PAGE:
Q&A: Easton's Co-Developer Adam Flatto Talks Risks & Rewards

Staff Writer
Columbus Monthly
"[Easton Town Center] was so pioneering in a lot of different aspects," says retail consultant Chris Boring

Easton is the crown jewel of Columbus shopping destinations (read more about Easton's growth and success here)-and for many, one of the city's defining spots. But Easton's legacy wasn't always a sure thing, says Adam Flatto, president of Manhattan-based Georgetown Co., Easton's joint-venture partner with L Brands.

"It was such a departure from the way tenants normally look at equations for deciding" whether to move into a new shopping development, Flatto says. Department stores are critical, he says. "But augmenting it with food (and nightlife) gives customers a reason to come to the project more than they ever would otherwise."

Even as more shoppers choose to buy online, he says that Easton's traffic is rising, sales are improving and the center is 99 percent leased.

What made you sure Easton Town Center would be a winner?

The genesis really started with (Les) Wexner, as so many things at Easton have. Les' vision was rooted in the understanding of what was happening to the shopping-mall business back in the early- to mid-1990s. At the time, Limited Brands had (hundreds) of stores-and it still does-in shopping malls across the country. Wexner recognized that customers were going less often to the typical enclosed mall. When they went, it was for shorter periods of time. He was very concerned that the development model for regional malls was becoming stale, that customers had lost their emotional connection with the shopping experience. He wanted to encourage developers to think differently and rethink the offerings that could be provided to customers in a retail environment. We took Les' vision and advanced the concept of creating a place that would potentially have an emotional connection with customers the way the typical enclosed regional malls had lost. The concept was to create something that Columbus didn't have, which was this walking district. A place where people could come to window shop, put on their coats, see their friends, grab something to eat, and do it in an environment that harkened back to what they might imagine the Main Street of a town would have been.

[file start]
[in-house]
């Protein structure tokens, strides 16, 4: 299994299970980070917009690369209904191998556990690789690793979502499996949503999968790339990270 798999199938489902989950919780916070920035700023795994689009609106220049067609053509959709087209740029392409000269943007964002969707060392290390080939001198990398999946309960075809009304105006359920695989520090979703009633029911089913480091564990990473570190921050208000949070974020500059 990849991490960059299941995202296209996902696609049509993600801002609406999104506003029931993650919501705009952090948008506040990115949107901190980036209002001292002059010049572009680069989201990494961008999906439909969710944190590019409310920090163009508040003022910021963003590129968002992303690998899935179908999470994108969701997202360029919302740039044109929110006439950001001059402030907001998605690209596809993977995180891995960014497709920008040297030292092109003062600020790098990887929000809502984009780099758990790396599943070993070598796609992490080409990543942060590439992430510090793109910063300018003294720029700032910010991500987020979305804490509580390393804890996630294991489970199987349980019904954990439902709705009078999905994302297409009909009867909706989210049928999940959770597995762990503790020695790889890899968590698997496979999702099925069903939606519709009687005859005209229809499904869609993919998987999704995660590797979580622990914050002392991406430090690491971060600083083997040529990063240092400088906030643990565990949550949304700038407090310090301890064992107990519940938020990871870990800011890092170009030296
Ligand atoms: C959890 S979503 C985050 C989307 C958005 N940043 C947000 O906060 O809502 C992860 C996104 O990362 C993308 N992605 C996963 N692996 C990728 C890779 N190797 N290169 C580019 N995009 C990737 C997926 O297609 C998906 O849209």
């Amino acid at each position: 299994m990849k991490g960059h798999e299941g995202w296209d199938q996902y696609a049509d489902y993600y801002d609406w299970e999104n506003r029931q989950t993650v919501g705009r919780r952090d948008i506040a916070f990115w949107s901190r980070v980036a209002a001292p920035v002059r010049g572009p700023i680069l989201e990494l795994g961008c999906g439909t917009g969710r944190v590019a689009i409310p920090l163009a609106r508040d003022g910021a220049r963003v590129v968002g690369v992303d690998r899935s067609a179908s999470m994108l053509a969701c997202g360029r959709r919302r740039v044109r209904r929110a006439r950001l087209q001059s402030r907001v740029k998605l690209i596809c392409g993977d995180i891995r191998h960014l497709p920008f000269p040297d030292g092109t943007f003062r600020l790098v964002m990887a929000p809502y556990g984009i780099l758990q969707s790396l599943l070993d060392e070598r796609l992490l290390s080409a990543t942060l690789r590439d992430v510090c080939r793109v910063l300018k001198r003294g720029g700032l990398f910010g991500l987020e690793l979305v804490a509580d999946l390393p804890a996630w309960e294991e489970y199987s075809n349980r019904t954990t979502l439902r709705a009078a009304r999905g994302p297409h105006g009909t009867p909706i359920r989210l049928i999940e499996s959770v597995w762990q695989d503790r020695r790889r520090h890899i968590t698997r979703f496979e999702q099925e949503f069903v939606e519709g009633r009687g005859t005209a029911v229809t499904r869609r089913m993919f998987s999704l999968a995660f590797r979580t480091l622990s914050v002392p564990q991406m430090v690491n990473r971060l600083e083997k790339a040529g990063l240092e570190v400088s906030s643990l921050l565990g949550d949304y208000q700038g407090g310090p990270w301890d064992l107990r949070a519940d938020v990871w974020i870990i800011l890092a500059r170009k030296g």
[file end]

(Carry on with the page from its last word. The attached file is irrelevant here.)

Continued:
Why do you think enclosed malls lost their emotional connection to shoppers?

In many ways, going into the typical enclosed regional mall is the same in any city. They have the same feel, the same layout, the same tenants. … It was a predictable trip each time you went.

How did your company's Manhattan roots influence Easton's aesthetic?

I believe that the crux of the decision to go in that direction was really Wexner. He understands the customer and understands this business better than anybody in the country. It was his vision and his pushing us to find and go in a different direction that yielded a very different project. His goal was not just to create something wonderful for Columbus, which he obviously did; it was to demonstrate to the entire retail industry that one can think about a regional shopping destination in a very different manner.

How has Easton exceeded your original expectations?

We never anticipated Easton becoming such a dominant retail and commercial destination as it has. The town center is now generally recognized as one of the top 30 retail locations in the United States, and one of the handful that have been developed in the last 20 years. What we've been committed to doing over this period of time is not to sit back and harvest the rewards of the success, but rather to reinvest and reinvent and keep pushing the envelope to do more. Easton is not a project which we're packaging so we can sell it in a couple years. This is a multi-generational commitment to create something very special. That plays itself out every day in our decisions to improve and enhance the experience, to expand and create more in a world-class fashion.

Excerpts from this interview originally appeared in "Retail E-volution," in the June 2014 issue of Columbus CEO magazine. For the full story, visit